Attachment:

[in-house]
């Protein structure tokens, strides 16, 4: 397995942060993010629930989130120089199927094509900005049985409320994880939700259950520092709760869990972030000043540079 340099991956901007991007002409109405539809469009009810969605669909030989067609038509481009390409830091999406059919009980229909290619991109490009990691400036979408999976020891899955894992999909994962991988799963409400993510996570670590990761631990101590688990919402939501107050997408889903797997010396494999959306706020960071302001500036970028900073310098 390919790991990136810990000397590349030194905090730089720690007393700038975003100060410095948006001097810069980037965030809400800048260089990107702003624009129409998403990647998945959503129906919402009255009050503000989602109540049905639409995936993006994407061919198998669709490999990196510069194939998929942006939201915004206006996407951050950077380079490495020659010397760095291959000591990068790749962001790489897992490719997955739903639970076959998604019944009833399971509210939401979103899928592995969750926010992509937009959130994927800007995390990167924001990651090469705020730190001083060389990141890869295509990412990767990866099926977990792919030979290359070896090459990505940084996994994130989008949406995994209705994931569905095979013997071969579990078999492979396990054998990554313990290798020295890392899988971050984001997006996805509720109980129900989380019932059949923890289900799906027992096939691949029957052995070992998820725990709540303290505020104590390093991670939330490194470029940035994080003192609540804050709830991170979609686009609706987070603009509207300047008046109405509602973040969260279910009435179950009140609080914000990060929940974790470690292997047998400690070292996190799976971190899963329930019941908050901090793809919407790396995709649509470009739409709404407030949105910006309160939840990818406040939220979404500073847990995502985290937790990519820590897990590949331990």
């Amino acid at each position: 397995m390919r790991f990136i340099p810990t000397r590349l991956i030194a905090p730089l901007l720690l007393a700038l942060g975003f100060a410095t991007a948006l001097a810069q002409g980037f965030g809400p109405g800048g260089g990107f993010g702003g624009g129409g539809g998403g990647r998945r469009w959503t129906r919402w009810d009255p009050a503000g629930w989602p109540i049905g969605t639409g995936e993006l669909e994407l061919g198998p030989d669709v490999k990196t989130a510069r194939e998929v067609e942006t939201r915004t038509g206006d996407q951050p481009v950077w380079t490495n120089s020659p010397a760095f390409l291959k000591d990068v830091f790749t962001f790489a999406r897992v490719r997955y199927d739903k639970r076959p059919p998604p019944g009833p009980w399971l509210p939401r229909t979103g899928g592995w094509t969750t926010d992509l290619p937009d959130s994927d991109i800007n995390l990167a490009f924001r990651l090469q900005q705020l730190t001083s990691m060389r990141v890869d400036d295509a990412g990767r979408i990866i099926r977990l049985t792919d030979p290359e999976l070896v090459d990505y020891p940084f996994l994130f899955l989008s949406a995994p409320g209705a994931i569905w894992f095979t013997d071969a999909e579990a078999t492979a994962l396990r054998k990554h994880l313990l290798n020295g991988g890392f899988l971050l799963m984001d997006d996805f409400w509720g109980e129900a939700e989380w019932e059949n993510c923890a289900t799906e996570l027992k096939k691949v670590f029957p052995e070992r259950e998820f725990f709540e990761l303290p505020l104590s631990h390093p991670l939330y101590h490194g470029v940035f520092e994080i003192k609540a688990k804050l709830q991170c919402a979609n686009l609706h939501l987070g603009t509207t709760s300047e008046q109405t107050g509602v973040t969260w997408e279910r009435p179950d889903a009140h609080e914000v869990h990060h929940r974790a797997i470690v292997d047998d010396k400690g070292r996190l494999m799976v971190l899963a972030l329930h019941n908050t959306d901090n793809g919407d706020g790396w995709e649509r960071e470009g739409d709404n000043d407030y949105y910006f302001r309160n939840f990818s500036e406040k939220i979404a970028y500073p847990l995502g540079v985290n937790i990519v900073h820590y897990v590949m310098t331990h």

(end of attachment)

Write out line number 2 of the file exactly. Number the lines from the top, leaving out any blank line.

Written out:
């Protein structure tokens, strides 16, 4: 397995942060993010629930989130120089199927094509900005049985409320994880939700259950520092709760869990972030000043540079 340099991956901007991007002409109405539809469009009810969605669909030989067609038509481009390409830091999406059919009980229909290619991109490009990691400036979408999976020891899955894992999909994962991988799963409400993510996570670590990761631990101590688990919402939501107050997408889903797997010396494999959306706020960071302001500036970028900073310098 390919790991990136810990000397590349030194905090730089720690007393700038975003100060410095948006001097810069980037965030809400800048260089990107702003624009129409998403990647998945959503129906919402009255009050503000989602109540049905639409995936993006994407061919198998669709490999990196510069194939998929942006939201915004206006996407951050950077380079490495020659010397760095291959000591990068790749962001790489897992490719997955739903639970076959998604019944009833399971509210939401979103899928592995969750926010992509937009959130994927800007995390990167924001990651090469705020730190001083060389990141890869295509990412990767990866099926977990792919030979290359070896090459990505940084996994994130989008949406995994209705994931569905095979013997071969579990078999492979396990054998990554313990290798020295890392899988971050984001997006996805509720109980129900989380019932059949923890289900799906027992096939691949029957052995070992998820725990709540303290505020104590390093991670939330490194470029940035994080003192609540804050709830991170979609686009609706987070603009509207300047008046109405509602973040969260279910009435179950009140609080914000990060929940974790470690292997047998400690070292996190799976971190899963329930019941908050901090793809919407790396995709649509470009739409709404407030949105910006309160939840990818406040939220979404500073847990995502985290937790990519820590897990590949331990």